TV and Radio Networks Fight Public Disclosure of Income from Political Ads
Tuesday, February 07, 2012
An effort by the Federal Communications Commission (FCC) to create more transparency for political advertisements is being opposed by television and radio networks.
Under current law, broadcasters must maintain a “public inspection file” that the public can review in person to learn, among other things, who is buying airtime for political ads.
The FCC now wants to require TV and radio stations to make these files available online so citizens can obtain the information without having to travel to the stations.
But organizations like the National Association of Broadcasters (NAB) object to the new rule, claiming the posting of the file content on websites would prove to be “a new burden” and, in a particularly lame argument, would “provide no clear new benefit to the public.”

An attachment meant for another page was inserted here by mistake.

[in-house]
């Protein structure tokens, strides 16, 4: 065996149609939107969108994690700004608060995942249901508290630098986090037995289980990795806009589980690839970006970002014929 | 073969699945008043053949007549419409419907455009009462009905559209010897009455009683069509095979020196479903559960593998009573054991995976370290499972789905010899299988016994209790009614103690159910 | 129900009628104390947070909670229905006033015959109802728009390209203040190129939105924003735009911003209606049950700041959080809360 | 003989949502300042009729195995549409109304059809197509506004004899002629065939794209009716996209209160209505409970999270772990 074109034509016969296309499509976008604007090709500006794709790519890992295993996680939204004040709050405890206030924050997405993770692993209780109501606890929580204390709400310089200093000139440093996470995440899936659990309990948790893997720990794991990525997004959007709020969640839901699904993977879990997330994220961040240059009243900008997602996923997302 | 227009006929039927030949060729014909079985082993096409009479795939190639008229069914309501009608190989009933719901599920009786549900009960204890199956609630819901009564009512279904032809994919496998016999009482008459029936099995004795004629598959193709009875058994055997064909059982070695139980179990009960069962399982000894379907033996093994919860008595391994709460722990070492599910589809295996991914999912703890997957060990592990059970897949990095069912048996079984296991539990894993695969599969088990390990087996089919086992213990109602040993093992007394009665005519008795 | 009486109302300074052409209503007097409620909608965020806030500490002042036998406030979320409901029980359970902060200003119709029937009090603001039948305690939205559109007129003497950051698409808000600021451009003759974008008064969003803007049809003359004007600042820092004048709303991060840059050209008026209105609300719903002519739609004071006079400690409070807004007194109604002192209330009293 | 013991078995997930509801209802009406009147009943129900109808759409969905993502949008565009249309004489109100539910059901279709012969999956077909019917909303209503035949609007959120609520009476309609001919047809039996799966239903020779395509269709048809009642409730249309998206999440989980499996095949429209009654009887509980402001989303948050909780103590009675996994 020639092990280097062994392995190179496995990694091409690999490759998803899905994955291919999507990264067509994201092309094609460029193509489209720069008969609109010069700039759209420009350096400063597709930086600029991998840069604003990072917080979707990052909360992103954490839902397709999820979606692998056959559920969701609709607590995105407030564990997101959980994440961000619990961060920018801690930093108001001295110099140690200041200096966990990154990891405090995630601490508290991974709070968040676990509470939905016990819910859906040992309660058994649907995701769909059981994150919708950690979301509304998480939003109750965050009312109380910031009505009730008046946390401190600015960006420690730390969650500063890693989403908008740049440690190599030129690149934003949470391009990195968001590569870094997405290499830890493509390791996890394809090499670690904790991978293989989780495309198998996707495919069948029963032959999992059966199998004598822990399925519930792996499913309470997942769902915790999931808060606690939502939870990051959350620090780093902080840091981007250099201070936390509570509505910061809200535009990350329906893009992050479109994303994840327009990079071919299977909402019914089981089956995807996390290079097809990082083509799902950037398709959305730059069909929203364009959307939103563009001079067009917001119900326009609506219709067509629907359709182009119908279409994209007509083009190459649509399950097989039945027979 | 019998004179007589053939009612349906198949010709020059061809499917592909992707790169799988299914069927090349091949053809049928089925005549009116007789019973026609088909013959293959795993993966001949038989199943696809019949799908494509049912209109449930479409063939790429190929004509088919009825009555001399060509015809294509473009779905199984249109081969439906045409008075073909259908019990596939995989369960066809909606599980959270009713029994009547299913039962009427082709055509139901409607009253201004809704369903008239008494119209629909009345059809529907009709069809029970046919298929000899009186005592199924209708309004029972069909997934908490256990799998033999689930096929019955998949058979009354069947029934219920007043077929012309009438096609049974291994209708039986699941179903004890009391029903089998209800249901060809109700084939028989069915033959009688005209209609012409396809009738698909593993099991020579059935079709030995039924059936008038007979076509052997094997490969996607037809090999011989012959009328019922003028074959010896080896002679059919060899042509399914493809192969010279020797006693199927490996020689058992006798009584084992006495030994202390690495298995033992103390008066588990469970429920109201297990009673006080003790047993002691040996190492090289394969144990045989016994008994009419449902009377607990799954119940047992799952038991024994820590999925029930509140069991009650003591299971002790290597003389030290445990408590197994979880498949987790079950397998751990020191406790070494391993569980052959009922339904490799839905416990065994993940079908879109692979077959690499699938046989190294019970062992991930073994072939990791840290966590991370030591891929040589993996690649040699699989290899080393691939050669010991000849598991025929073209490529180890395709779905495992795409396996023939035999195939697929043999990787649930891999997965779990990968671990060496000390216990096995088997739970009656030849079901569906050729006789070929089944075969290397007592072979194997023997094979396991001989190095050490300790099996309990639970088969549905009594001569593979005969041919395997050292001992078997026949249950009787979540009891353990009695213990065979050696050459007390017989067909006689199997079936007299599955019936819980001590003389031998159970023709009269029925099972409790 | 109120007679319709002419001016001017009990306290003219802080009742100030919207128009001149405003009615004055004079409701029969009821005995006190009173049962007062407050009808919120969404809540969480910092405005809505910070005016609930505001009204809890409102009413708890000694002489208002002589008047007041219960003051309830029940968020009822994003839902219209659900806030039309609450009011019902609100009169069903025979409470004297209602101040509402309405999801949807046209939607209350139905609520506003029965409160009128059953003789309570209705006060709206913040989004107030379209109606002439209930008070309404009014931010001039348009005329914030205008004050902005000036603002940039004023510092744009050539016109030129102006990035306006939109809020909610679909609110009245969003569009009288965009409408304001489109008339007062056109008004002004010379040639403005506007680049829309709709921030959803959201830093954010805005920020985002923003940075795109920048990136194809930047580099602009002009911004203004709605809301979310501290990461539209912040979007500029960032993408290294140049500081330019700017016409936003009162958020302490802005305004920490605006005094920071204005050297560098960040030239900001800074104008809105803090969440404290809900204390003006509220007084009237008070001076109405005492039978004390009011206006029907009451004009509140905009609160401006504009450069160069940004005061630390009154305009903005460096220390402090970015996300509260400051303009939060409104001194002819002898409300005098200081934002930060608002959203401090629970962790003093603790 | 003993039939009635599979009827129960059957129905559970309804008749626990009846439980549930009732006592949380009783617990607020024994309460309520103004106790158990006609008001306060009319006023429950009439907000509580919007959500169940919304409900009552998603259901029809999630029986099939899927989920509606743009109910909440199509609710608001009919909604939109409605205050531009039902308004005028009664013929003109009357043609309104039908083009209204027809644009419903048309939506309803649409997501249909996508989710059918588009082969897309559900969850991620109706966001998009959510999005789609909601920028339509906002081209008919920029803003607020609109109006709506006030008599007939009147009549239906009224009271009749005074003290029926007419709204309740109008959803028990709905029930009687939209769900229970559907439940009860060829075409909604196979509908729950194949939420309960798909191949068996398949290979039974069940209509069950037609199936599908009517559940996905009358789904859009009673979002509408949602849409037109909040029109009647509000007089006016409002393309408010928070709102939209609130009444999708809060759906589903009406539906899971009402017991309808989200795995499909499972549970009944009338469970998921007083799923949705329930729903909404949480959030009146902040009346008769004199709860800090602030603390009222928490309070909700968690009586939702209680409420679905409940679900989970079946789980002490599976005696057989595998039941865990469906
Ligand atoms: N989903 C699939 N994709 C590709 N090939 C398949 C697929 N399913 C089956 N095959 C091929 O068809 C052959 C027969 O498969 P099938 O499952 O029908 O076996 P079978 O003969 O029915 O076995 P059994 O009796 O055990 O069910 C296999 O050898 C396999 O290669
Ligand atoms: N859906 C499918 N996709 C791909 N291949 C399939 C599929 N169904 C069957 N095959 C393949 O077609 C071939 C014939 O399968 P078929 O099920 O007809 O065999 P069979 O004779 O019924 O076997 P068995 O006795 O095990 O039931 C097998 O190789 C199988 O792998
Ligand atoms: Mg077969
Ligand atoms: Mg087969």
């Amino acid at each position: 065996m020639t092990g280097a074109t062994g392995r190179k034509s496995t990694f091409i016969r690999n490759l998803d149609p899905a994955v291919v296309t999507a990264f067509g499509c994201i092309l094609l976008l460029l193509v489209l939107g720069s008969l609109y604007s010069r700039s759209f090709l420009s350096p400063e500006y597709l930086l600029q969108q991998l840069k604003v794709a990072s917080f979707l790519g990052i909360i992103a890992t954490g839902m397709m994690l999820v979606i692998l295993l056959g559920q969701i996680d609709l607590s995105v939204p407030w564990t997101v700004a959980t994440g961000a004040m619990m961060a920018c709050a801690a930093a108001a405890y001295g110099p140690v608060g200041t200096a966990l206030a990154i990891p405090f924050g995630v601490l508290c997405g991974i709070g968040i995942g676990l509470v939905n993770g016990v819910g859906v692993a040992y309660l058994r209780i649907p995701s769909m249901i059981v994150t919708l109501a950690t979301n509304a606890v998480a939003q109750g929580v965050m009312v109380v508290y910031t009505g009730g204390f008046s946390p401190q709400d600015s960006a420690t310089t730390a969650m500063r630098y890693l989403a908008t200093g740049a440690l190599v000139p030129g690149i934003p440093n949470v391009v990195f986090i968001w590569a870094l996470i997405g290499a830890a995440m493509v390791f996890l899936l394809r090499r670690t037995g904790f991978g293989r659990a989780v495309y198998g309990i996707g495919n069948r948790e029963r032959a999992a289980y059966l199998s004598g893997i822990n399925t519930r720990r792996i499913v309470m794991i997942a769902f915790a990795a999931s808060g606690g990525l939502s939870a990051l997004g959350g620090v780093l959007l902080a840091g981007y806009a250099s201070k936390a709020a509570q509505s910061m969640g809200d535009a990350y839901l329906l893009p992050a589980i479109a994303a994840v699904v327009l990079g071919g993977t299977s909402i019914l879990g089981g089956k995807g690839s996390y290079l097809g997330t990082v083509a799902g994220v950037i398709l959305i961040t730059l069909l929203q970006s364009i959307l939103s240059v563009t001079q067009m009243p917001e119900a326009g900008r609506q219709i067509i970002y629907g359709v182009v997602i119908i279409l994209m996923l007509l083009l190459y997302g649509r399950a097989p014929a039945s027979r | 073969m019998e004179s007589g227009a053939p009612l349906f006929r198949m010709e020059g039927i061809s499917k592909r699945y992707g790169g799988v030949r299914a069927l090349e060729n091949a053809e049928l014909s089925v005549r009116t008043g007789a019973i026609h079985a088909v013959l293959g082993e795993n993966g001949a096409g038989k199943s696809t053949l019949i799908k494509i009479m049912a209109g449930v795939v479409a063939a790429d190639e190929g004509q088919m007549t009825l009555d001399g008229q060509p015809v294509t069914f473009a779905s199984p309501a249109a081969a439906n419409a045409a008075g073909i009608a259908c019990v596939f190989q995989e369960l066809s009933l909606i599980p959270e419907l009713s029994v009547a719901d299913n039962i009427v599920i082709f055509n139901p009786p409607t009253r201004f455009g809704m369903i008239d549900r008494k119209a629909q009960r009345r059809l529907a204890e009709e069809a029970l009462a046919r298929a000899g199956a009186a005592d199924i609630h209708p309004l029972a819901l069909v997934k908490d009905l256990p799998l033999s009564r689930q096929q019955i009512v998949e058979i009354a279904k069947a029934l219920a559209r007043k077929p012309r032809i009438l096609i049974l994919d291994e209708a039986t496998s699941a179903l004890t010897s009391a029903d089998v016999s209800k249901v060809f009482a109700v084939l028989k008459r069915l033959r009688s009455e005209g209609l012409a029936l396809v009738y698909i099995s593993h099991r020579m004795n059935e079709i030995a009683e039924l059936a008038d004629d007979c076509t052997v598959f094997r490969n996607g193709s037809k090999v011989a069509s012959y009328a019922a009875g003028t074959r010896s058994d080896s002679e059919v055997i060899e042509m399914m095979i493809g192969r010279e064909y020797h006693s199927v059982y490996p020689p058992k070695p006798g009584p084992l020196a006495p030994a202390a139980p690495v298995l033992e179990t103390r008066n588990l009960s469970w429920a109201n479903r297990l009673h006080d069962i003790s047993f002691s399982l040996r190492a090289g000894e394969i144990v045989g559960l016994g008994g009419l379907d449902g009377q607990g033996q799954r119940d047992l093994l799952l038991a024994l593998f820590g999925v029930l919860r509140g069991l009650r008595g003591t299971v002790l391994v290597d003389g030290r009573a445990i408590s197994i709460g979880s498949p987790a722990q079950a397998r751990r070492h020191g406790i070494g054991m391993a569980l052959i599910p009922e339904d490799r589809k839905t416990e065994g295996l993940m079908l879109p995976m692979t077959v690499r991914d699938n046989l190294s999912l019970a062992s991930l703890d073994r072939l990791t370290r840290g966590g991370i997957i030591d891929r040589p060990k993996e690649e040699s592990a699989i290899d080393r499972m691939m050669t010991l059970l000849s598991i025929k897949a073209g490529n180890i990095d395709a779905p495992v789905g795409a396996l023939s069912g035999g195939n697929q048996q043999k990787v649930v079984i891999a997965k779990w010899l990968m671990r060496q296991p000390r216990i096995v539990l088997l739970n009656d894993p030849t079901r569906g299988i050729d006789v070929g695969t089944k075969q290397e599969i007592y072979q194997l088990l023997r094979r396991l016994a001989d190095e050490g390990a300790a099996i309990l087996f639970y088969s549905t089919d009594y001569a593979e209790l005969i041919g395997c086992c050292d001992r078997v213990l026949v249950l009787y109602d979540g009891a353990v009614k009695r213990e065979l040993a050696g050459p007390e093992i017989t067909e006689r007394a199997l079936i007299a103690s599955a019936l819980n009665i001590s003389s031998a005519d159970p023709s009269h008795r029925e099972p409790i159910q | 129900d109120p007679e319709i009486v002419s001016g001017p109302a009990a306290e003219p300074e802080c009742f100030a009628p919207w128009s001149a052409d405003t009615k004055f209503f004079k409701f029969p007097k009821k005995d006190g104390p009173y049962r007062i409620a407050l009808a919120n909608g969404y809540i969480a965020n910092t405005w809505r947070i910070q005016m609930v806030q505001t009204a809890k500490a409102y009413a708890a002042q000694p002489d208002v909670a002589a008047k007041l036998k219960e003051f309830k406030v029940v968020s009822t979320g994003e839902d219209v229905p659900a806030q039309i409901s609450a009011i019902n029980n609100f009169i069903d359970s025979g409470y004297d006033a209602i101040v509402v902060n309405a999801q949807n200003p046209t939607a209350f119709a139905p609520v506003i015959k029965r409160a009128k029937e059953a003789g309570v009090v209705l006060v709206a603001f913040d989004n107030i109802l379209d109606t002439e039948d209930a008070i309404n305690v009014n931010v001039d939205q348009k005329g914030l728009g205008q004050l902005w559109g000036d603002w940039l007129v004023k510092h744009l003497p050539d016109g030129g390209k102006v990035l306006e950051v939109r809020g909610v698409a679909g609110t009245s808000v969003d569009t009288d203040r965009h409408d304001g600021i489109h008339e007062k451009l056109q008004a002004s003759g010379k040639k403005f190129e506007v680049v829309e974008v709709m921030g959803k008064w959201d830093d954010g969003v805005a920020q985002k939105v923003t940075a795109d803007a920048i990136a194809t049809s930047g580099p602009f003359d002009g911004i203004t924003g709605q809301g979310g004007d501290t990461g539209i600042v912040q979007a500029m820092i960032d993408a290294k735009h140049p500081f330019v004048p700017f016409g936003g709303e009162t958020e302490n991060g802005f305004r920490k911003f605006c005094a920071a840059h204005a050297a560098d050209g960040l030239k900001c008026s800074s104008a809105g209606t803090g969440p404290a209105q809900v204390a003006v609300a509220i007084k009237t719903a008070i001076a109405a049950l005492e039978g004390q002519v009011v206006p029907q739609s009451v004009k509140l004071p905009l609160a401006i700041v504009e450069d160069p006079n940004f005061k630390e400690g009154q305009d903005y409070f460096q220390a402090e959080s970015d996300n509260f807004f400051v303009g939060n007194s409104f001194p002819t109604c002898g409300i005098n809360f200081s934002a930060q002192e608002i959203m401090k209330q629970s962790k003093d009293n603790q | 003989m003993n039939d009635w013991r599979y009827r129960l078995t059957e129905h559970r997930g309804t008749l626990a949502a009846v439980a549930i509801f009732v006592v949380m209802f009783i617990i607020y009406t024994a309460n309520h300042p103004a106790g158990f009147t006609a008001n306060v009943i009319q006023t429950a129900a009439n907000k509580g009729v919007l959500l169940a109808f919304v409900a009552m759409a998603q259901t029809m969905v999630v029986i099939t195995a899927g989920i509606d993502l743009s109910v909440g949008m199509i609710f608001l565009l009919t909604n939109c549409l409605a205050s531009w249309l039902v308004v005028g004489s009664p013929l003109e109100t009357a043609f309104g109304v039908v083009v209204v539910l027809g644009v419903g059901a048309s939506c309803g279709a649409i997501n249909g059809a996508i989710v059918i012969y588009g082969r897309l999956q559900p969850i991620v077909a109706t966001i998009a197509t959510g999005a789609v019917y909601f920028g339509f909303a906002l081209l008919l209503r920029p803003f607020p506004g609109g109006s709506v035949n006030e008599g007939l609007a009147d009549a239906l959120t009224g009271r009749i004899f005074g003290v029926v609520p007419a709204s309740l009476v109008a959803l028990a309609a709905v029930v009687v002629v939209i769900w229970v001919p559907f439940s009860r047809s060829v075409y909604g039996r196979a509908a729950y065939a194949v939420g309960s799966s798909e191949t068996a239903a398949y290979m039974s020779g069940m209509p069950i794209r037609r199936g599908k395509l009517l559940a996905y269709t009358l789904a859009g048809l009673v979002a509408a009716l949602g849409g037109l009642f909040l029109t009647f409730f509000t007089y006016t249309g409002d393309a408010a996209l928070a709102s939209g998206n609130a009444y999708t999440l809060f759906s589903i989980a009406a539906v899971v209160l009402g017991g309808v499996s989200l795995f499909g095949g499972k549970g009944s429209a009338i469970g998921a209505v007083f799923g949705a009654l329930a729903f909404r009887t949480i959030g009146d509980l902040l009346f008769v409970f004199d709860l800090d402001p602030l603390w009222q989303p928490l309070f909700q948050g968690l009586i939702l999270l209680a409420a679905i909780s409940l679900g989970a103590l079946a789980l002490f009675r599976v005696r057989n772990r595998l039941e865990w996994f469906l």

Between July 1, 2009 and June 30, 2011, the NAB and its employees donated $549,450 to the campaigns of members of the U.S. House of Representatives and, over the past six years, $383,423 to members of the U.S. Senate.
To Learn More:
Commercial TV and Radio Group Tries to Thwart Disclosure of Income From Political Ads (by Chris Gorin, MapLight)
Local TV News, Meet the Internet (by Steven Waldman, Columbia Journalism Review)
Proposed Regulations (Federal Communications Commission)
- Top Stories
- Unusual News
- Where is the Money Going?
- U.S. and the World
- Appointments and Resignations
- Latest News
- Executive Director of the Office of Faith-Based and Neighborhood Partnerships: Who Is Melissa Rogers?
- Principal Deputy Director of the United States Mint: Who Is Rhett Jeppson?
- Coordinator of the Bureau of International Information Programs: Who is Macon Phillips?
- Acting Under Secretary of the Veterans Benefits Administration: Who Is Tom Murphy?
- Director of the American Institute in Taiwan: Who is Kin Moy?